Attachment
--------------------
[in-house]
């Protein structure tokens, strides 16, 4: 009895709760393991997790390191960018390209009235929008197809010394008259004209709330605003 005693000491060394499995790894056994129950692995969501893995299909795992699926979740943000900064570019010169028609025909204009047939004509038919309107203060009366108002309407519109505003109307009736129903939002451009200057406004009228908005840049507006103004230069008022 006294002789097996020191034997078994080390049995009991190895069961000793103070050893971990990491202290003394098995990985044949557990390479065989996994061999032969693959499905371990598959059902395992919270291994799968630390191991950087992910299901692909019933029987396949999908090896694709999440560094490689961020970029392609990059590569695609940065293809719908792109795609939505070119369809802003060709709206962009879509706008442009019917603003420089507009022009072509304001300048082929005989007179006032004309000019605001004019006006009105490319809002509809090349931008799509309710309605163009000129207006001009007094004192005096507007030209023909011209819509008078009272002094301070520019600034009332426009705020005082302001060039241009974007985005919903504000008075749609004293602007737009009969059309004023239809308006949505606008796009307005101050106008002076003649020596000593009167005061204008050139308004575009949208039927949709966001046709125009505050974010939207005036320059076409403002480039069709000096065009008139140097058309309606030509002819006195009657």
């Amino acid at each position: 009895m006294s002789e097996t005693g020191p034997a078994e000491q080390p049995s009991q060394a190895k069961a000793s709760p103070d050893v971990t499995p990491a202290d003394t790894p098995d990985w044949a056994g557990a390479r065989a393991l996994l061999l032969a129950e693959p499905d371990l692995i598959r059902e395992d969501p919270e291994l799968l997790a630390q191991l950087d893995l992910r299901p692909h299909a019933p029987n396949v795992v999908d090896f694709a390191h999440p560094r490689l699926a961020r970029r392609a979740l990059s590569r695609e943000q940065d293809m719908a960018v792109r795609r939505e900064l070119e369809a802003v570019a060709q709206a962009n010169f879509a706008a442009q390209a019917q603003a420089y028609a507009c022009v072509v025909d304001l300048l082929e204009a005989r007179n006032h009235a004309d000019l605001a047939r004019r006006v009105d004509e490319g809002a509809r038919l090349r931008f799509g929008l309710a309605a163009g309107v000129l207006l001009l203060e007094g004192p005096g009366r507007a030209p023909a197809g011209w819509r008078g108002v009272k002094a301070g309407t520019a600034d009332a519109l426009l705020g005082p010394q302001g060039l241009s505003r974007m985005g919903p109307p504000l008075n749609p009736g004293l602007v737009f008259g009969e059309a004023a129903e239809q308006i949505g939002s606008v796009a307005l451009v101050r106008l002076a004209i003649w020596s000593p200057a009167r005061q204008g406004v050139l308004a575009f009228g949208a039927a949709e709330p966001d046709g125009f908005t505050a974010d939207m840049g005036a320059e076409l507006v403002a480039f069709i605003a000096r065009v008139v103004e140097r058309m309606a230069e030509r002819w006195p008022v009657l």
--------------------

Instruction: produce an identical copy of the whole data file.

[in-house]
């Protein structure tokens, strides 16, 4: 009895709760393991997790390191960018390209009235929008197809010394008259004209709330605003 005693000491060394499995790894056994129950692995969501893995299909795992699926979740943000900064570019010169028609025909204009047939004509038919309107203060009366108002309407519109505003109307009736129903939002451009200057406004009228908005840049507006103004230069008022 006294002789097996020191034997078994080390049995009991190895069961000793103070050893971990990491202290003394098995990985044949557990390479065989996994061999032969693959499905371990598959059902395992919270291994799968630390191991950087992910299901692909019933029987396949999908090896694709999440560094490689961020970029392609990059590569695609940065293809719908792109795609939505070119369809802003060709709206962009879509706008442009019917603003420089507009022009072509304001300048082929005989007179006032004309000019605001004019006006009105490319809002509809090349931008799509309710309605163009000129207006001009007094004192005096507007030209023909011209819509008078009272002094301070520019600034009332426009705020005082302001060039241009974007985005919903504000008075749609004293602007737009009969059309004023239809308006949505606008796009307005101050106008002076003649020596000593009167005061204008050139308004575009949208039927949709966001046709125009505050974010939207005036320059076409403002480039069709000096065009008139140097058309309606030509002819006195009657």
């Amino acid at each position: 009895m006294s002789e097996t005693g020191p034997a078994e000491q080390p049995s009991q060394a190895k069961a000793s709760p103070d050893v971990t499995p990491a202290d003394t790894p098995d990985w044949a056994g557990a390479r065989a393991l996994l061999l032969a129950e693959p499905d371990l692995i598959r059902e395992d969501p919270e291994l799968l997790a630390q191991l950087d893995l992910r299901p692909h299909a019933p029987n396949v795992v999908d090896f694709a390191h999440p560094r490689l699926a961020r970029r392609a979740l990059s590569r695609e943000q940065d293809m719908a960018v792109r795609r939505e900064l070119e369809a802003v570019a060709q709206a962009n010169f879509a706008a442009q390209a019917q603003a420089y028609a507009c022009v072509v025909d304001l300048l082929e204009a005989r007179n006032h009235a004309d000019l605001a047939r004019r006006v009105d004509e490319g809002a509809r038919l090349r931008f799509g929008l309710a309605a163009g309107v000129l207006l001009l203060e007094g004192p005096g009366r507007a030209p023909a197809g011209w819509r008078g108002v009272k002094a301070g309407t520019a600034d009332a519109l426009l705020g005082p010394q302001g060039l241009s505003r974007m985005g919903p109307p504000l008075n749609p009736g004293l602007v737009f008259g009969e059309a004023a129903e239809q308006i949505g939002s606008v796009a307005l451009v101050r106008l002076a004209i003649w020596s000593p200057a009167r005061q204008g406004v050139l308004a575009f009228g949208a039927a949709e709330p966001d046709g125009f908005t505050a974010d939207m840049g005036a320059e076409l507006v403002a480039f069709i605003a000096r065009v008139v103004e140097r058309m309606a230069e030509r002819w006195p008022v009657l």